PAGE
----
Scientifically Sweet: Peach Jam in all its Glory

Wednesday, August 11, 2010

Peach Jam in all its Glory

I decided that this Spiced Peach Jam is so dang good that it deserves a post all on its own.

If you're like me and you've hoarded all of this season's succulent and intensely flavourful peaches, here's a way to do them justice and make them last past their time.

Making homemade jam is simple and rewarding. But, there are some rules.

Oh, I know what you want to say right now - to heck with rules! You just want to have fun in the kitchen don't you? I completely agree. Fun is good - I condone and promote hella fun times, but jam is science and science has rules. Food rules can be fun though and they're simple anyways so no more whining. Ok?


Introducing the rule: If you are thinking of cheating on the quantity of sugar called for in this recipe, then snap out of it! Maybe you forgot way back in May when I outlined the steps on how to make Fresh Strawberry Jam. No worries, it happens. Go on and refresh your memory.

You need at least 55% sugar in the final product in order for the jam to set properly. So, grab your bushel of peaches, your canister of sugar, a fresh lemon and some spices. Follow the recipe with precision and your whole world will soon get better...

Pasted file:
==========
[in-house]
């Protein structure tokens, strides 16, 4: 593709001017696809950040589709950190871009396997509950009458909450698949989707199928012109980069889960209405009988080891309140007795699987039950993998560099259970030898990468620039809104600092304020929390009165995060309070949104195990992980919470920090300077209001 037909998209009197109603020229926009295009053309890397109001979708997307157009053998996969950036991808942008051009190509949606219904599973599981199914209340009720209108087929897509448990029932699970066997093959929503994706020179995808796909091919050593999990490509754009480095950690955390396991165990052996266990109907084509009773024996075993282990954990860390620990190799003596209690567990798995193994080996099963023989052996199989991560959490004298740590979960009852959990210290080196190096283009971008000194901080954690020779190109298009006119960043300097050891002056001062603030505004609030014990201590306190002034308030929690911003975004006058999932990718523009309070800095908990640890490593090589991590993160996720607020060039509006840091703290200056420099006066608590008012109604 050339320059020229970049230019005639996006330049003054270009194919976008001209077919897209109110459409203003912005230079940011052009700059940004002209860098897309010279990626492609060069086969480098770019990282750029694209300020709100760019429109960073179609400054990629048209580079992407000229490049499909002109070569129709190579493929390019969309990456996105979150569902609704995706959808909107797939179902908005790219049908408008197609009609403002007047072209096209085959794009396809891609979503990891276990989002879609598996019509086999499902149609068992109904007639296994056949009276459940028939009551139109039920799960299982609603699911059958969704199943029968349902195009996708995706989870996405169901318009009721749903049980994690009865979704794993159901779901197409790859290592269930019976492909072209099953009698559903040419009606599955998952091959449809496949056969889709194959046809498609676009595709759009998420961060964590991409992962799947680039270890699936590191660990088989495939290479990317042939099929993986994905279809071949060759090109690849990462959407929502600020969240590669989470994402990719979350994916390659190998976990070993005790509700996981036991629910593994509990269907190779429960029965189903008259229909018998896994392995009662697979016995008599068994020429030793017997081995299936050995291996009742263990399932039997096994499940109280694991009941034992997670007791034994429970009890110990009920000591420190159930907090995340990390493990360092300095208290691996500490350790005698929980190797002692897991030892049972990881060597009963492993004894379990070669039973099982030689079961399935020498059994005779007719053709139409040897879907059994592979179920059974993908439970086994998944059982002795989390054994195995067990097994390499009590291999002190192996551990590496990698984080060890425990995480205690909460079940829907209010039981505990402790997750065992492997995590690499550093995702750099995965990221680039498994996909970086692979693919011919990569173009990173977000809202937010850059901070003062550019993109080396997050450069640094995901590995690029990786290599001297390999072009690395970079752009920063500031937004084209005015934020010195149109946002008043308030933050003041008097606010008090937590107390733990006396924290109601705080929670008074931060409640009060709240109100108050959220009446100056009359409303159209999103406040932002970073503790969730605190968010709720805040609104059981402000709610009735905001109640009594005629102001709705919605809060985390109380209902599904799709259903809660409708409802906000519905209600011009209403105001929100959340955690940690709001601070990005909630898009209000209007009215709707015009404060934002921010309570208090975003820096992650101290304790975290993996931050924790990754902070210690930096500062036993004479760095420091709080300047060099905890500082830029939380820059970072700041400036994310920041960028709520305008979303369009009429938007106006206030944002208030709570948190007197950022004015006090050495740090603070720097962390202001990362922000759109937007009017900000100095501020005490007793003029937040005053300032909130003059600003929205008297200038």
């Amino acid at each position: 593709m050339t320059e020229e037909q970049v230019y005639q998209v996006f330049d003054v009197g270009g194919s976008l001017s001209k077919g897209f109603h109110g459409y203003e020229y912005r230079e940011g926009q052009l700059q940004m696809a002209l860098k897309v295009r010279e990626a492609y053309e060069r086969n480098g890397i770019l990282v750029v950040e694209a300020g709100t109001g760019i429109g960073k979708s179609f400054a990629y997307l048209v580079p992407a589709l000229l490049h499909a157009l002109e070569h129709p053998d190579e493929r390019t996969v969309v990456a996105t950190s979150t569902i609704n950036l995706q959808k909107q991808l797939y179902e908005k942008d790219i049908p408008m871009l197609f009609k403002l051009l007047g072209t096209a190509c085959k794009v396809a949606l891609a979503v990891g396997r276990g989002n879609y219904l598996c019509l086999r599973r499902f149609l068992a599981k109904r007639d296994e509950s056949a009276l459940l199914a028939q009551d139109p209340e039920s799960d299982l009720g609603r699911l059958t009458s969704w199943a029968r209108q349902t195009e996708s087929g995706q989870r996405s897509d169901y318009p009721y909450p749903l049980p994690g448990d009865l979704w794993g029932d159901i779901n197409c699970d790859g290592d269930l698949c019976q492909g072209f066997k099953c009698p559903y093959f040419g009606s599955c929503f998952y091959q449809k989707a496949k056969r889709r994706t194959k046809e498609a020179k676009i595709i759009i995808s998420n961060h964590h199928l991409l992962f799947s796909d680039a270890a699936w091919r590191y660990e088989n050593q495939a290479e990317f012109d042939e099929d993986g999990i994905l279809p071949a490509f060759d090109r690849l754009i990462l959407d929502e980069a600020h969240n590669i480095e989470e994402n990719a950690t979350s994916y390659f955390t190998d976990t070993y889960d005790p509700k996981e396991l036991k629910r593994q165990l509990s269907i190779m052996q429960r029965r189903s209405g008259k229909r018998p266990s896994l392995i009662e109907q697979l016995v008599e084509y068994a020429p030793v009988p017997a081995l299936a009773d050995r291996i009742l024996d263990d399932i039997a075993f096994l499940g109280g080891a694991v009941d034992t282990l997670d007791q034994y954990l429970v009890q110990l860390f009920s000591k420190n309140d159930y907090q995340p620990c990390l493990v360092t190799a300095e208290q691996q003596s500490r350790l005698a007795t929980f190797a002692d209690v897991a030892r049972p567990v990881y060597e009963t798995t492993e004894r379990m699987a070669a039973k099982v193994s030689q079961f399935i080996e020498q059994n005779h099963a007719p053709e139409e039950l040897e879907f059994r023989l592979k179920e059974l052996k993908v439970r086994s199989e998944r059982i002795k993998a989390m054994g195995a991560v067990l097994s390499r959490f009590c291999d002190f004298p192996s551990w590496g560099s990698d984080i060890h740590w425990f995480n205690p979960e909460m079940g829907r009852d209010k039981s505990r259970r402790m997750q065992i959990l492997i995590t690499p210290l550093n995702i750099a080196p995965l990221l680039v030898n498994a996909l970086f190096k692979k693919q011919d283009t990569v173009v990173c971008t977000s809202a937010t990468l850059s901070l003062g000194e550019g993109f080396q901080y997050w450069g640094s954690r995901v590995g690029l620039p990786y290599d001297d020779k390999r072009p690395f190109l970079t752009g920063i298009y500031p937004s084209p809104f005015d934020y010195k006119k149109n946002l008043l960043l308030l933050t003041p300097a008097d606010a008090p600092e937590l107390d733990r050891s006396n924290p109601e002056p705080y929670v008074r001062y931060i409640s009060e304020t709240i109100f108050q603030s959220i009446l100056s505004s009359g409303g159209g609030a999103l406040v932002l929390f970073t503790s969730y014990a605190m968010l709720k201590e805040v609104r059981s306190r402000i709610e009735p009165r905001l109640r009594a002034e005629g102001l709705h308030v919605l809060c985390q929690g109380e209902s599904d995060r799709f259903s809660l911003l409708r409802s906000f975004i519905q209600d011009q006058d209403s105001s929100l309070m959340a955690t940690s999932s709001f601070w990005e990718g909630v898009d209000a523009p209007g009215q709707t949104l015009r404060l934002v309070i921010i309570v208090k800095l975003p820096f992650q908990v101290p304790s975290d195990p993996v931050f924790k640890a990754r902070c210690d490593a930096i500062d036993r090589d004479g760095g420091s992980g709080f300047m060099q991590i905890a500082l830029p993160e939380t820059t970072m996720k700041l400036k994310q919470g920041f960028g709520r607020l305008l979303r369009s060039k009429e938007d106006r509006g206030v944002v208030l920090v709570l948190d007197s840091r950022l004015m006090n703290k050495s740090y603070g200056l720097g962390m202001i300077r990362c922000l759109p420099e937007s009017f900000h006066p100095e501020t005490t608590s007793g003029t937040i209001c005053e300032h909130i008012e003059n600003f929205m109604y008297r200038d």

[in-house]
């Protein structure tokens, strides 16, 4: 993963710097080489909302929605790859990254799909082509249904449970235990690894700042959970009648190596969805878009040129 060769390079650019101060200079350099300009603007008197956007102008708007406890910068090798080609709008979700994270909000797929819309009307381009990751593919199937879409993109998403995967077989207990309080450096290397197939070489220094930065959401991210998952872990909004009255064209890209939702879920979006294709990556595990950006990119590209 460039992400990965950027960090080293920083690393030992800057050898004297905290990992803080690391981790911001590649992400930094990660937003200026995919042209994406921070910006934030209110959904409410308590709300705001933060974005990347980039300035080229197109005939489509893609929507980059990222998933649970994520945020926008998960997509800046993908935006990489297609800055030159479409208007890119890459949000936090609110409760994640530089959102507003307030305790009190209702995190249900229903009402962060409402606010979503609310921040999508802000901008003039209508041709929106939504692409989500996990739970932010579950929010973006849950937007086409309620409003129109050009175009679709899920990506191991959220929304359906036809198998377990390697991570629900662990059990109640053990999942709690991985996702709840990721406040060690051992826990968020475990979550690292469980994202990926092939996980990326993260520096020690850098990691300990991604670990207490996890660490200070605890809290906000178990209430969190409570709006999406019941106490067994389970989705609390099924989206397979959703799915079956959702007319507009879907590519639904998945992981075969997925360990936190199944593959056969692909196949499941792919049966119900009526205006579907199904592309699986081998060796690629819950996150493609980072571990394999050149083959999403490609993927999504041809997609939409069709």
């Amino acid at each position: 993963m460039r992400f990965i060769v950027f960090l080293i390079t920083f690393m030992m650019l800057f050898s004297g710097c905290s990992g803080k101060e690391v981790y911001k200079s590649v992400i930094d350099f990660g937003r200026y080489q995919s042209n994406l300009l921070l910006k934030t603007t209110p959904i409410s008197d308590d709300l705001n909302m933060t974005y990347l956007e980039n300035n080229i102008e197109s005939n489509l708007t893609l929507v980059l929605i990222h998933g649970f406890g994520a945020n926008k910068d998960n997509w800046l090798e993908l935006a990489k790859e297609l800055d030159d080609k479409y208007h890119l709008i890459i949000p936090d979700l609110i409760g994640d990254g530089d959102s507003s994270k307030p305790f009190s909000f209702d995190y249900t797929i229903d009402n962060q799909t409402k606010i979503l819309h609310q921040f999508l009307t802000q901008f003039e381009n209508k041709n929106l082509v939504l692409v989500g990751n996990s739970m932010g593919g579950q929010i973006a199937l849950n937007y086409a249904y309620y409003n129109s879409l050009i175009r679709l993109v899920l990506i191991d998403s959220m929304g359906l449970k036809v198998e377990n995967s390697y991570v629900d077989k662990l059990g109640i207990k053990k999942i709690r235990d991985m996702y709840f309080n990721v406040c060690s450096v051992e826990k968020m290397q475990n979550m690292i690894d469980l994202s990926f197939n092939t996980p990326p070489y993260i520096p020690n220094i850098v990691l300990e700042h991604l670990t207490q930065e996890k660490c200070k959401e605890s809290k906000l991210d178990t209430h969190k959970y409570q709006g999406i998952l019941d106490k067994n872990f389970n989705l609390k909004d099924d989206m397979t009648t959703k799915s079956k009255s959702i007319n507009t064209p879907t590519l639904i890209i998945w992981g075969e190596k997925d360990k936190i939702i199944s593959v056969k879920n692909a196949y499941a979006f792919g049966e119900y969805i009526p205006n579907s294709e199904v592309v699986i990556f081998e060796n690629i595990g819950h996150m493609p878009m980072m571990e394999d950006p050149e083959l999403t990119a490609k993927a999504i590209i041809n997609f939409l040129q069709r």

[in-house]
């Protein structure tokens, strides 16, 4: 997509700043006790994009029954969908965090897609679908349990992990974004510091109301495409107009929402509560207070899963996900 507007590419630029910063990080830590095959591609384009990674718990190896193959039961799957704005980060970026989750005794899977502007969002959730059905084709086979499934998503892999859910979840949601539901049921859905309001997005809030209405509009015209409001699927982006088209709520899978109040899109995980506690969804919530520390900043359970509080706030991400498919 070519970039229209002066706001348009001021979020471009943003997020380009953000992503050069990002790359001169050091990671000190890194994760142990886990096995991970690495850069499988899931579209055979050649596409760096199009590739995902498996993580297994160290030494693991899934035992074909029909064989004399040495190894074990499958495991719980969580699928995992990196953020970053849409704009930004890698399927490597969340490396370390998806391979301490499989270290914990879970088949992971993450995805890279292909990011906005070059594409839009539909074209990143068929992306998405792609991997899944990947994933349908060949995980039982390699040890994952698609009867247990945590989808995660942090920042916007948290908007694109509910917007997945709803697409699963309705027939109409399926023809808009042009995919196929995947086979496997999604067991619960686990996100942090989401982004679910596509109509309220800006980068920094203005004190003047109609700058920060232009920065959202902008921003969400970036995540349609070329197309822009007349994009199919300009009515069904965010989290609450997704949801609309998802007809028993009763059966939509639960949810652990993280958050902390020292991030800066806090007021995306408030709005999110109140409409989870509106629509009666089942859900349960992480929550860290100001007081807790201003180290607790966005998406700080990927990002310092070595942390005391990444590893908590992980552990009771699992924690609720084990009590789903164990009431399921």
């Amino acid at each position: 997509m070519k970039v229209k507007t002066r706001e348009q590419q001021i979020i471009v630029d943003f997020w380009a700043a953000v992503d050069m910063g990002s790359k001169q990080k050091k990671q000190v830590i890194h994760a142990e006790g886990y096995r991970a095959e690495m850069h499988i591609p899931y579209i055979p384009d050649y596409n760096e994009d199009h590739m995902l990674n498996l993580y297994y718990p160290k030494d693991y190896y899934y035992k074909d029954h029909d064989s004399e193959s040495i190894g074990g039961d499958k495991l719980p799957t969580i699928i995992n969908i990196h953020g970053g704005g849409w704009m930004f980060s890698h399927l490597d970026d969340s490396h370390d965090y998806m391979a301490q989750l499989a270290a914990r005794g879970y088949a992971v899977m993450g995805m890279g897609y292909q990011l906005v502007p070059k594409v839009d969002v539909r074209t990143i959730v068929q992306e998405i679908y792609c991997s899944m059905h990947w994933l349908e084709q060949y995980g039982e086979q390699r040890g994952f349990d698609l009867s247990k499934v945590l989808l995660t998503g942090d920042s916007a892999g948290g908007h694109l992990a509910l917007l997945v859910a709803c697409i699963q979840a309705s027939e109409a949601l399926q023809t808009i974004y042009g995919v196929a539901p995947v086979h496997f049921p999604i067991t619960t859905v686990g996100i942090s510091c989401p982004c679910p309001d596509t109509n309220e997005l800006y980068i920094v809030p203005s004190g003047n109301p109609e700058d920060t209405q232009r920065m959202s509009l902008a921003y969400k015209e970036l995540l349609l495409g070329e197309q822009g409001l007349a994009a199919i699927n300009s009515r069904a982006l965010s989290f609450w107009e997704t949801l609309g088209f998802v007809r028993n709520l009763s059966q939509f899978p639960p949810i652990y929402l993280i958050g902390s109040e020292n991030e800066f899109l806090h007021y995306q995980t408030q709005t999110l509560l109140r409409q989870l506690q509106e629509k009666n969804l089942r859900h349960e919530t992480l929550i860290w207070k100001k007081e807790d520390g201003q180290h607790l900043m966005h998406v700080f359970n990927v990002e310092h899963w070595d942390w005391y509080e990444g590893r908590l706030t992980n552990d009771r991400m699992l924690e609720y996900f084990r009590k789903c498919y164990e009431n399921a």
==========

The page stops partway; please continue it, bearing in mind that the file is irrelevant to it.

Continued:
55-65% Sugar + 0.5% Acidity + Natural fruit pectin = Pectin Gel = Delicious Jam

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  1. I made this jam this weekend. Oh My God. Phenomenal! I made 5 jars and canned them. I gave away 2 of them (and it was a struggle to let them go-- I wanted to keep them all to myself)

    Luckily my dad bought me some more peaches so I'll be making more next weekend.

  2. How lovely! What a wonderful gift to give away.

  3. Christina,

    The above recipe calls for 6oz of sugar for 14oz of peaches which is 45% of sugar. Therefore your "equation" is not quite right: "55-65% Sugar + 0.5% Acidity + Natural fruit pectin = Pectin Gel = Delicious Jam" Please clarify, thanks!

  4. @Cindy Hi Cindy - the recipe requires 55% sugar in the FINAL product. Once the fruit boils and the water evaporates, the concentration will be about 55% sugar at least.


  5. Christina, thank you for the clarification. :)

    If the *final* product has 55% sugar concentration, is there a way of measuring this? Or is this just an estimate?

    I'm new to jamming and I'm trying to figure out a "formula" to make jams/preserves without following a recipe.


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